In that same survey, it was revealed that only 2% of those polled sell over 1,000 copies of their works, while almost half of those polled say that they sell less than 30 copies of their works.
Very few artists are making boatloads of money off these sales (there are exceptions to that rule, naturally) and only a small percentage of these artists make it as professional manga artists at any point in the future.
However, some very popular mangakas and artists have produced doujinshi at a point in their careers, including:
- Kiyohiko Azuma (Azumanga Daioh, Yotsuba)
- Rumiko Takahashi (Ranma ½, InuYasha, Rin-ne)
- Ken Akamatsu (Love Hina, Negima)
- CLAMP (xxxHolic, Code Geass)
Where Can You Read Doujinshi?
Over the last few years, as doujinshi has become more popular, there have become more places to read and buy series legally online.
Up until recently, getting your hands on authentic doujinshi was something that you could only do if you knew someone or you stumbled across them at a convention. Even then, the odds of them being translated into English were somewhere between slim to none.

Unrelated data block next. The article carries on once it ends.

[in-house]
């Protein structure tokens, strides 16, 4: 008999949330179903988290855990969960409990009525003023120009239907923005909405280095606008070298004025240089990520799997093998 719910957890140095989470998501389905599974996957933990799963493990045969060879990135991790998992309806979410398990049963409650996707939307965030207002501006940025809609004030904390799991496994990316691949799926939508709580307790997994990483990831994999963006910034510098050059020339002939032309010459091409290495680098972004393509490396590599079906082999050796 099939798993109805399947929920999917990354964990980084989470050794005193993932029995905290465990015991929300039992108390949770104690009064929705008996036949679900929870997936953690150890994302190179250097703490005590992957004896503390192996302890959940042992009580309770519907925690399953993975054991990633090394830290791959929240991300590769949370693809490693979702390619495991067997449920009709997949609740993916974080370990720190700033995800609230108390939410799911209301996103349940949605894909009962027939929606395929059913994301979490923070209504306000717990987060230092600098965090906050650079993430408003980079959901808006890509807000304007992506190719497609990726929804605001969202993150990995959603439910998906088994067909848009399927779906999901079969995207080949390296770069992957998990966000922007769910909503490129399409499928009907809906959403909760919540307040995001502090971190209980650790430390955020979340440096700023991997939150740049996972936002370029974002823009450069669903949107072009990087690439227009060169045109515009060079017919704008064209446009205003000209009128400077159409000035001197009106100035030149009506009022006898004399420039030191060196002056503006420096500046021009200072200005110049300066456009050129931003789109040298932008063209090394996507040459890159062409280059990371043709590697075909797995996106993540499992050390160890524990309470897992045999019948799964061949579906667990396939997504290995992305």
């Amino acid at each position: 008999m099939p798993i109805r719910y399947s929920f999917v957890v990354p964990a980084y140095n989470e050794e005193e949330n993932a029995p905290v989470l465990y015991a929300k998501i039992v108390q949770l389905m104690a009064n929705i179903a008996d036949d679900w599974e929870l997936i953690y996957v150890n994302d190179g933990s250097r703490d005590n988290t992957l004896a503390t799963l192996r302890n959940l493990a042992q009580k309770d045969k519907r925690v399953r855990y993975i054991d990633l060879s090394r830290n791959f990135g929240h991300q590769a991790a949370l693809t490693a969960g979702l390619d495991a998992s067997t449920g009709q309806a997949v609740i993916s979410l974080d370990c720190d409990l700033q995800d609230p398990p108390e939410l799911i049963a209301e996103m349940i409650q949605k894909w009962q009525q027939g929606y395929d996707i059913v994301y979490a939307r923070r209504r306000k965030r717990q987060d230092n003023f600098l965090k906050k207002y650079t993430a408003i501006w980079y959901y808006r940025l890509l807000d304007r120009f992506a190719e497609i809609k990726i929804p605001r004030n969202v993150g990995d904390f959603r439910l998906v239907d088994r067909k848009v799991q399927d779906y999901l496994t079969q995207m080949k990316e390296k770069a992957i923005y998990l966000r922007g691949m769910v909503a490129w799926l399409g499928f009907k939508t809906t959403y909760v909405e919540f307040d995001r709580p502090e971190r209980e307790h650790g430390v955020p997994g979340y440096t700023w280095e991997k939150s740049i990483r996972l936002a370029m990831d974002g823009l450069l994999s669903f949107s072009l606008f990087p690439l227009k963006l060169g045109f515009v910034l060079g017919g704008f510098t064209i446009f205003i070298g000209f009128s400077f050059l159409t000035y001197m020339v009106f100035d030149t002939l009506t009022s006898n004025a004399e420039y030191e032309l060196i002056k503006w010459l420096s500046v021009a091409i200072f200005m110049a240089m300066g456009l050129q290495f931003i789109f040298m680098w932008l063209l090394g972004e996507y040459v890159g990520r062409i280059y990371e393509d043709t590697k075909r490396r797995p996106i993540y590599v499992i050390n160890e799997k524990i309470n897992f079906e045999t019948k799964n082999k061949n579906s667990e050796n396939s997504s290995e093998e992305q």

Luckily, the times are changing and companies are realizing that there is actually a market for these materials.
One company, Irodori, has launched an online doujinshi store to sell doujinshi that has been translated into English in the west. However, this is one of few sites where you can buy online copies of translated doujinshi.
There are some doujinshi available to read on webcomic sites such as Tapas and Webtoon. You can also find fanfiction doujinshi on community sites like Pixiv and Deviant Art.
Doujinshi is a unique thing within Japanese pop culture that could probably never be truly replicated to perfection outside of their borders. While it's a wonderful age we live in that thanks to the internet we're finally seeing these materials make their way into the west, it's been a long time coming, to be honest.